So perhaps the time has come to shake up the established political order. The big question is, when will the scales tip toward unnecessary and dangerous torment? Populism, as championed by Trump and Wilders does not just take aim at the political and sometimes corporate elites but is also based on a very narrow (implied) definition of who “the people” actually are. Trumpism may not be automatically anti-democratic but it is evidently illiberal. To quote populism expert Cas Mudde, “The populist surge is an illiberal democratic response to decades of undemocratic liberal policies.”
The ‘moderate forces’ are busily trying to find an answer to illiberal democratic populism (which has turned into illiberal authoritarianism in countries such as Turkey and Russia). The answer does not seem to be available right now. Pessimists can take to heart Leonard Cohen’s lyrics for The Future:
Things are going to slide (slide) in all directions,
Won’t be nothing (won’t be),
Nothing you can measure anymore,
The blizzard, the blizzard of the world,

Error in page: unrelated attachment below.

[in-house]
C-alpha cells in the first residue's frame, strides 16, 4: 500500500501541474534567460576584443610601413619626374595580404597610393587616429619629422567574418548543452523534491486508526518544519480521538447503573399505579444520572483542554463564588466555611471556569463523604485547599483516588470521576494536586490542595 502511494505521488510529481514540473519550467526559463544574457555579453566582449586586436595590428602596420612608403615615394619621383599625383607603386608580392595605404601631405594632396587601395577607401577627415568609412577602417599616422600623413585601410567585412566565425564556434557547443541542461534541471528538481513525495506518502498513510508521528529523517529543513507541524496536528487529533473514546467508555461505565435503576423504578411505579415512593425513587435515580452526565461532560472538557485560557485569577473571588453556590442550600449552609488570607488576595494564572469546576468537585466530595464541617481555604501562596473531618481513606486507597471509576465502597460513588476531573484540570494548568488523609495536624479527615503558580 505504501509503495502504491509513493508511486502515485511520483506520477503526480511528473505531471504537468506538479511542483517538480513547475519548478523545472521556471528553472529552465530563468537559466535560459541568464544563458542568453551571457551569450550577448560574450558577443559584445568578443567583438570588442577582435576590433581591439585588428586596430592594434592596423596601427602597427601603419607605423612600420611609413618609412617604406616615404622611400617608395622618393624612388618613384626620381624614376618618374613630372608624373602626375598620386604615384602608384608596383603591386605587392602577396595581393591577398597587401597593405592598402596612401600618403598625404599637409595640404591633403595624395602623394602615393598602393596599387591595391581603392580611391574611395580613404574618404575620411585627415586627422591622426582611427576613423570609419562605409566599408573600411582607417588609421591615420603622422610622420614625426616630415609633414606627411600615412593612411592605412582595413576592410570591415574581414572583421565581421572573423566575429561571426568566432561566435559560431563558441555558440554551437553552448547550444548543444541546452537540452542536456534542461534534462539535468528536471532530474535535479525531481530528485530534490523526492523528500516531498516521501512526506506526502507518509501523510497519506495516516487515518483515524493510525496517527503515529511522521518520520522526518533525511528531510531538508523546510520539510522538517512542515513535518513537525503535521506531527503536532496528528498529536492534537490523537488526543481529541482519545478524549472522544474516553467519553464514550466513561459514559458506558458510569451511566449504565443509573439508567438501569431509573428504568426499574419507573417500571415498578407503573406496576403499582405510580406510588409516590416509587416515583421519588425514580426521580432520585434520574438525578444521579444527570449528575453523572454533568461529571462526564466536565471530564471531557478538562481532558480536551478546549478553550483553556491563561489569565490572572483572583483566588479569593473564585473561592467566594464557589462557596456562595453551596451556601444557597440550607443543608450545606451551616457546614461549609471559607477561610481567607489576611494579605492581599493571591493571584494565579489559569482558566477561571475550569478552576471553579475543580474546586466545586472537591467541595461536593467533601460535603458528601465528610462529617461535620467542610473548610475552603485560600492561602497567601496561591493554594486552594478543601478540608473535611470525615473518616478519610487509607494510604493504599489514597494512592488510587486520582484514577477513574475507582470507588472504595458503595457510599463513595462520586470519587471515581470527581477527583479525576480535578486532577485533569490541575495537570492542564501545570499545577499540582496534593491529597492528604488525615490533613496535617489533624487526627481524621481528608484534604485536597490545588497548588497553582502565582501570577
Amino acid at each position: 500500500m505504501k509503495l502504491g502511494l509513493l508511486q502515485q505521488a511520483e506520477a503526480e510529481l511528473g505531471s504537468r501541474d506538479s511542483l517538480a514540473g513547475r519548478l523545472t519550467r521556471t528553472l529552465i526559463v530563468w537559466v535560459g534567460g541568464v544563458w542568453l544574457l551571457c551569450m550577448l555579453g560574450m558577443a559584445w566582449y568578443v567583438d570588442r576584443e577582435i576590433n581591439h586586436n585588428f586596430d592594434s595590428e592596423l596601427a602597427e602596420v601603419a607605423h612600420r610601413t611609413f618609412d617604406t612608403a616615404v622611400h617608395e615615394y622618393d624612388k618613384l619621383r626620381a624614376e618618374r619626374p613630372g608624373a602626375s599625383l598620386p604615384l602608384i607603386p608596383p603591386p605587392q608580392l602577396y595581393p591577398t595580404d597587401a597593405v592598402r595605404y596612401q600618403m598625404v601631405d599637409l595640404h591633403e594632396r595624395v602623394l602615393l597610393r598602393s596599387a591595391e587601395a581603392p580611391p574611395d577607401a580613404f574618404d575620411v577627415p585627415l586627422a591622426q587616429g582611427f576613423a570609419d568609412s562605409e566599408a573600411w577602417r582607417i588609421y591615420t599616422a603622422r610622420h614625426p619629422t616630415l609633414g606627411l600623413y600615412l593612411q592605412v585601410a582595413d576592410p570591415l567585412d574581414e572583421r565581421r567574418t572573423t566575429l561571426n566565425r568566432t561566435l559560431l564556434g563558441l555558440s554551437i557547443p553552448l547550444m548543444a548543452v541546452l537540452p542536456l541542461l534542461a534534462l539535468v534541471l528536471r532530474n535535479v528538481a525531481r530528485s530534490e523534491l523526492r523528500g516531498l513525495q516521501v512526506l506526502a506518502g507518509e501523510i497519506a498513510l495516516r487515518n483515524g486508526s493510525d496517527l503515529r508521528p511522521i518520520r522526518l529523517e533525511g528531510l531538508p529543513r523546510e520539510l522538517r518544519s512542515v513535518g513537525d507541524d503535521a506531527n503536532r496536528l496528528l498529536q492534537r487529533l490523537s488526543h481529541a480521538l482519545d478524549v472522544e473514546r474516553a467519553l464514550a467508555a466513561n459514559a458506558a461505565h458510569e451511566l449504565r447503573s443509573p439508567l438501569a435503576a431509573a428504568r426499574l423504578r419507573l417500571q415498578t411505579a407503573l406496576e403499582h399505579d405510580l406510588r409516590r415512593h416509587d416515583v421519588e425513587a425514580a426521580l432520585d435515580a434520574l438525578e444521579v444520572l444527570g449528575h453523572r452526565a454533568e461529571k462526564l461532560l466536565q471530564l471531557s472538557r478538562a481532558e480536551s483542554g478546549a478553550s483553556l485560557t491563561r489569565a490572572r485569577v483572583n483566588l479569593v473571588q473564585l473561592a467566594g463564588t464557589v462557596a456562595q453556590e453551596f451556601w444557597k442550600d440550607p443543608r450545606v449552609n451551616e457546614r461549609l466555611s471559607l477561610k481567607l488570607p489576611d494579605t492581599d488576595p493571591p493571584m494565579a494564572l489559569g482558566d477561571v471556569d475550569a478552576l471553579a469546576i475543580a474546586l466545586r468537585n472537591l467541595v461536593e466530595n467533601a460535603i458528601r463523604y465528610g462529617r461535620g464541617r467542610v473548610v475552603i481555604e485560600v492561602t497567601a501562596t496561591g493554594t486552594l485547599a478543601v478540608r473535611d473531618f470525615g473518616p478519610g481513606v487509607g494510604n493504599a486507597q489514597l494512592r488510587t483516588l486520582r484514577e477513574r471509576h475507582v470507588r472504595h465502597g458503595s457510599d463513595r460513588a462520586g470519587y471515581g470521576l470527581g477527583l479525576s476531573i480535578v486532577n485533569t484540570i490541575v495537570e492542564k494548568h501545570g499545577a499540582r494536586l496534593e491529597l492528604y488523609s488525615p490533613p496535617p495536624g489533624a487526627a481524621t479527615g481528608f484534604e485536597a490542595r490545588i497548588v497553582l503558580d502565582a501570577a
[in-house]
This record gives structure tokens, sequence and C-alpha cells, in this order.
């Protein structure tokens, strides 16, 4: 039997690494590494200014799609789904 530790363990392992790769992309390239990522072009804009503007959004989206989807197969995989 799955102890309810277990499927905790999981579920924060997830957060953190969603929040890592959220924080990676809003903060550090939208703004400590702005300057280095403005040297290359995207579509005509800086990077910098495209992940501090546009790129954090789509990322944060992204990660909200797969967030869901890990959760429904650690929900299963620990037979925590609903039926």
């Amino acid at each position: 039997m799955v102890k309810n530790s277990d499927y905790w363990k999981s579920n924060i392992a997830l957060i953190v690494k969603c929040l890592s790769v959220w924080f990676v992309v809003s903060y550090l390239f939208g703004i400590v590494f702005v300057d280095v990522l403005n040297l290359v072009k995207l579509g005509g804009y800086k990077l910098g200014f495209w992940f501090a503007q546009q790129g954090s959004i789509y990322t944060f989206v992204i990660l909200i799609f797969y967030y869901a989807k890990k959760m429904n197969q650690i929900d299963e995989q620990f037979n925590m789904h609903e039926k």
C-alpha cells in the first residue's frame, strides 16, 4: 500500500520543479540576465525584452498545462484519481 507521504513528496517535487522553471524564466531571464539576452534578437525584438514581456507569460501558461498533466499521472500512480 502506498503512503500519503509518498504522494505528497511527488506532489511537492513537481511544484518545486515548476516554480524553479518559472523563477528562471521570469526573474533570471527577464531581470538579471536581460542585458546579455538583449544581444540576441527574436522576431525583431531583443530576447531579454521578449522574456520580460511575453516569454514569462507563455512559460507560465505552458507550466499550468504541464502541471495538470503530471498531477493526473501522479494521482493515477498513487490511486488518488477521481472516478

Has crossed the threshold.
The world is indeed sliding faster than it has done in a long time. Nevertheless, we doubt if the political storm that has blown up is strong enough to topple the EU and Eurozone. However, the dissatisfaction among voters could increase if they get the impression that politicians will view election results in which populists didn’t emerge as number one, as signals that they can more or less carry on in the same old vein as before. There have merely been “riots” so far but unless the establishment pays heed to the electorate’s worries, Cohen’s lyrics could still hold water:
There’ll be the breaking of the ancient western code,
Your private life will suddenly explode,
There’ll be phantoms, there’ll be fires on the road.